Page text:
Steadily rising business competition is also pushing more companies toward knowledge management. Kulkarni points to the telecommunications industry as a field where companies are struggling to find whatever advantage they can grab. "In the past, they would sell boxes," he says. "Now, they would like to upgrade that product into what they call a 'solution.'" But adding custom-tailored features and functions to a product means that the company must also obtain a deeper knowledge of its market and customers. "You need to have intense knowledge about the product you're selling," says Kulkarni. With added pressure on development, sales, marketing and other business units to provide unique solutions, a knowledge management system is the best way -- perhaps the only practical way -- to give employees timely and accurate information.
Immersed in knowledge
Kulkarni says organizations pondering a knowledge management initiative should "think big but start small." In other words, they should be willing to make a full commitment to knowledge management but, initially, limit their project to a single business unit or process. "The next thing to do is to identify the goals you want to improve within that process or unit," he says. The goals can be both general and specific, such as setting an objective to generally improve overall sales while cutting shipping costs by at least 5 percent.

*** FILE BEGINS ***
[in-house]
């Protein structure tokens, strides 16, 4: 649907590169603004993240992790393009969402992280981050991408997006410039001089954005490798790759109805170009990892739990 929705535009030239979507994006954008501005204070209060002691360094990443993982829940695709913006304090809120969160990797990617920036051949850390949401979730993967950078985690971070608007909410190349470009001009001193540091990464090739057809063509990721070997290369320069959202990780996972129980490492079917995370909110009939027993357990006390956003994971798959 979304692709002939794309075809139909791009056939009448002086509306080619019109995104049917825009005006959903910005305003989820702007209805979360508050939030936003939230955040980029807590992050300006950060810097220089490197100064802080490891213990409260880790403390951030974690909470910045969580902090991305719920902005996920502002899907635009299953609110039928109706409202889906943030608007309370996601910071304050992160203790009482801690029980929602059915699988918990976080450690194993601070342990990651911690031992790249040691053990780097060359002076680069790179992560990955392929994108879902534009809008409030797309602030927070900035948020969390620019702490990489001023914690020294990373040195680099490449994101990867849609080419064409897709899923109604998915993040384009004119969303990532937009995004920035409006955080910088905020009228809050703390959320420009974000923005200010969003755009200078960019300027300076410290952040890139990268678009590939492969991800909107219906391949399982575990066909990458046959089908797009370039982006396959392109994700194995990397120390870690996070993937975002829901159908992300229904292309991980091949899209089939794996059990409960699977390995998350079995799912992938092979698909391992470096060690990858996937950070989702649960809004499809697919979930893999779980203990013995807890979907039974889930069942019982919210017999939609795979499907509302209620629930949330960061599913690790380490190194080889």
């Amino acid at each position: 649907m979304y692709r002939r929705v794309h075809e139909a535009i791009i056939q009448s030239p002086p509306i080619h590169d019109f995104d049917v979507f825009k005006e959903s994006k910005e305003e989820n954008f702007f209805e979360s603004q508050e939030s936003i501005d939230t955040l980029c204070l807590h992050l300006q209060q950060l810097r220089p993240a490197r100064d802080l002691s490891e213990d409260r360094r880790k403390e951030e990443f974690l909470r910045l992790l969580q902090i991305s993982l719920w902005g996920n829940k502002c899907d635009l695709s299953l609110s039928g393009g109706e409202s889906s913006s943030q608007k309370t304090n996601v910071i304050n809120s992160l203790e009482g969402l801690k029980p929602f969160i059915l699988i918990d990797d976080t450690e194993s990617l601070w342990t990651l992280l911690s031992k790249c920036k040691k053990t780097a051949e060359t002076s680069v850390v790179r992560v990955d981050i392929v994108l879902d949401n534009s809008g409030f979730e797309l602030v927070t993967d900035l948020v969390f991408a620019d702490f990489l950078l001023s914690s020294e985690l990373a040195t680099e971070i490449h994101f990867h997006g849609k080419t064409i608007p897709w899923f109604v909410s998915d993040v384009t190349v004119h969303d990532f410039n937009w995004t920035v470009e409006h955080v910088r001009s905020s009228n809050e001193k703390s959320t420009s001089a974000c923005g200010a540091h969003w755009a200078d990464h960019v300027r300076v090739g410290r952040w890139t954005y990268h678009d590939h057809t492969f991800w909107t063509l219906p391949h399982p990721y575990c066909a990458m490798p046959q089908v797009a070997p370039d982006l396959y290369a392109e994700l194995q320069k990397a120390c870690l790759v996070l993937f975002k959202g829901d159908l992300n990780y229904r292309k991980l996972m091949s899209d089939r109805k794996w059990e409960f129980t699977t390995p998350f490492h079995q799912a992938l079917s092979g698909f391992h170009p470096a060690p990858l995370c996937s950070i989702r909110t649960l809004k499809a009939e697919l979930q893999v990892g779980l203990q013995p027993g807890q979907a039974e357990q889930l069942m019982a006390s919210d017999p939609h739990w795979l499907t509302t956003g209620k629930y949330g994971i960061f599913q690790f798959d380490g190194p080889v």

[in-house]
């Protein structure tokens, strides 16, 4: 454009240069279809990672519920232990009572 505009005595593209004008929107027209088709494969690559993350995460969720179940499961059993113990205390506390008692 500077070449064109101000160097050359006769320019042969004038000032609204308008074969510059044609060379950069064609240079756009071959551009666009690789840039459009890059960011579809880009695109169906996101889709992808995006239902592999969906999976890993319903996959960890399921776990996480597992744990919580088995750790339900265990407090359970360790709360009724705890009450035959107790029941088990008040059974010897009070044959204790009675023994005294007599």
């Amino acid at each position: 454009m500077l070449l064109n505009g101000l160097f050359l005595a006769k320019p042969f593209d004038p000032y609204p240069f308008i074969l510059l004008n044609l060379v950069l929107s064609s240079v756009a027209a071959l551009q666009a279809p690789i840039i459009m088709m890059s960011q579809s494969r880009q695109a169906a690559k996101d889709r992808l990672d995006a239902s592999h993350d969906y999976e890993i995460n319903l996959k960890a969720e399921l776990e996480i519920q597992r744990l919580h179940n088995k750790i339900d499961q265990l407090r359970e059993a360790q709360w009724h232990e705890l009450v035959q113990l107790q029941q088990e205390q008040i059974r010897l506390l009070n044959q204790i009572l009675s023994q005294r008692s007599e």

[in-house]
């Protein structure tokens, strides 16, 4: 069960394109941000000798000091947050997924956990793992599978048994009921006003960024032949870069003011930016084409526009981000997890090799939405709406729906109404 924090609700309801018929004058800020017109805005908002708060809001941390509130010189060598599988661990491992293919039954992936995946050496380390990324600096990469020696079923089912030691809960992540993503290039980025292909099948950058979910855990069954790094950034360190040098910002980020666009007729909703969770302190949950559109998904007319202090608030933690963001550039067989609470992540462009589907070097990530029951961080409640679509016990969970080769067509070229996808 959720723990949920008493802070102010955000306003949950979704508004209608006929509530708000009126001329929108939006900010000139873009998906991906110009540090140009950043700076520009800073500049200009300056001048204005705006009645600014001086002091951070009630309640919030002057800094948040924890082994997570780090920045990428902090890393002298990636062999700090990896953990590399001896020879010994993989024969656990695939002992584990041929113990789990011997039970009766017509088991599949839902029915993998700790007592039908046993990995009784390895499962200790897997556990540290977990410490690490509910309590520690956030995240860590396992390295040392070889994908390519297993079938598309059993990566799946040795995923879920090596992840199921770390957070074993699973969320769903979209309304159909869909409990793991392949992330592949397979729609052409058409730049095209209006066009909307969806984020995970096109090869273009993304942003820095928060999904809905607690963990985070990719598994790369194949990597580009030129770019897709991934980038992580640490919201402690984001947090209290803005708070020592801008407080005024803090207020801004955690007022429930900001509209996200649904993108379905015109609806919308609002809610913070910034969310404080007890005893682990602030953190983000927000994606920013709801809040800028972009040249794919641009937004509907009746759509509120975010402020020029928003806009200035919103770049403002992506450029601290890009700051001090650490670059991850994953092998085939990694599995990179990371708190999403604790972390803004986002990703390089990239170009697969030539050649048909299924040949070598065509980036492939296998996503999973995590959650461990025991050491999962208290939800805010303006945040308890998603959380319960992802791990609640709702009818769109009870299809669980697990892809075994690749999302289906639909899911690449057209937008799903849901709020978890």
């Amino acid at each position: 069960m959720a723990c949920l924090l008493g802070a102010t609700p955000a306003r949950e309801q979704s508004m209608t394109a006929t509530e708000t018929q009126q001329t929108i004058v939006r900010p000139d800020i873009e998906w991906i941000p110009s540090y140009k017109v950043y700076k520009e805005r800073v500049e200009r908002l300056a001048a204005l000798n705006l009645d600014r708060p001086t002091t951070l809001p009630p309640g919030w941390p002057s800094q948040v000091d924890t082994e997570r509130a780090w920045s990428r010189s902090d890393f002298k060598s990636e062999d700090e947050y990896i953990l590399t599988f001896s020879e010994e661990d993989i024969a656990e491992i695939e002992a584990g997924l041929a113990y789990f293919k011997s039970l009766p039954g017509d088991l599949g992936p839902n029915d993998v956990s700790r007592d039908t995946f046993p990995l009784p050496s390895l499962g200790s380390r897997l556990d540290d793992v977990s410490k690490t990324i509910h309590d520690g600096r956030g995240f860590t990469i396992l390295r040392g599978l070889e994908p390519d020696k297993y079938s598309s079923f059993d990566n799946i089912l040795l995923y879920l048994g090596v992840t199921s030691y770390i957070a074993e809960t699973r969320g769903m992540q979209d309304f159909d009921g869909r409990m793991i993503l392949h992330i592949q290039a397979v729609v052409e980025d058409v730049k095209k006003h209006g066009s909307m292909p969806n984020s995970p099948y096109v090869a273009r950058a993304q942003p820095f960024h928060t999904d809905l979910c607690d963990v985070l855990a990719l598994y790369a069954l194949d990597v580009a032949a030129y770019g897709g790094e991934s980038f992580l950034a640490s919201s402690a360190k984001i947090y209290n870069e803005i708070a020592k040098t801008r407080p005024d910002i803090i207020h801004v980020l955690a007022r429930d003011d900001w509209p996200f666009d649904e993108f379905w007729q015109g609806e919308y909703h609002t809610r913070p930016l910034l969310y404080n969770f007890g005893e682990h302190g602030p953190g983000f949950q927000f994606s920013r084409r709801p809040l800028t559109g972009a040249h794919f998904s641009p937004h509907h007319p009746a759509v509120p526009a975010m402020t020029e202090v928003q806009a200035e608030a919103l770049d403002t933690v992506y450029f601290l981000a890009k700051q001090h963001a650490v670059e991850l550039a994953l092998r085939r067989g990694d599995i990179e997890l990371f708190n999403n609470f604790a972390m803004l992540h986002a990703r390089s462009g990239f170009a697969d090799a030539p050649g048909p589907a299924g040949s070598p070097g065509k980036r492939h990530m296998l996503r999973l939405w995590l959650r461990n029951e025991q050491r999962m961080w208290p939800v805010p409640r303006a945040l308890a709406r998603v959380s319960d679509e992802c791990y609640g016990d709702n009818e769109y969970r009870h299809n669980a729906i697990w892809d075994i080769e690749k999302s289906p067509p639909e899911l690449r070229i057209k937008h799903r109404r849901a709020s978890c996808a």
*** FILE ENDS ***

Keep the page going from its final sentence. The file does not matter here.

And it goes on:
Modern computer technology gives companies the ability to collect, store, access and manipulate knowledge in many different and sophisticated ways. "While technology is not the solution to managing knowledge, it offers the means to participate in certain stages of the knowledge life cycle," says Kulkarni. Computers can be used, for example, to create a form-based registration system that captures expertise profiles of various domain experts on different topics. A document database, on the other hand, is invaluable for categorizing and searching various types of knowledge documents. Meanwhile, a data warehouse, a kind of enterprise memory system, allows users to combine knowledge with decision support and modeling tools.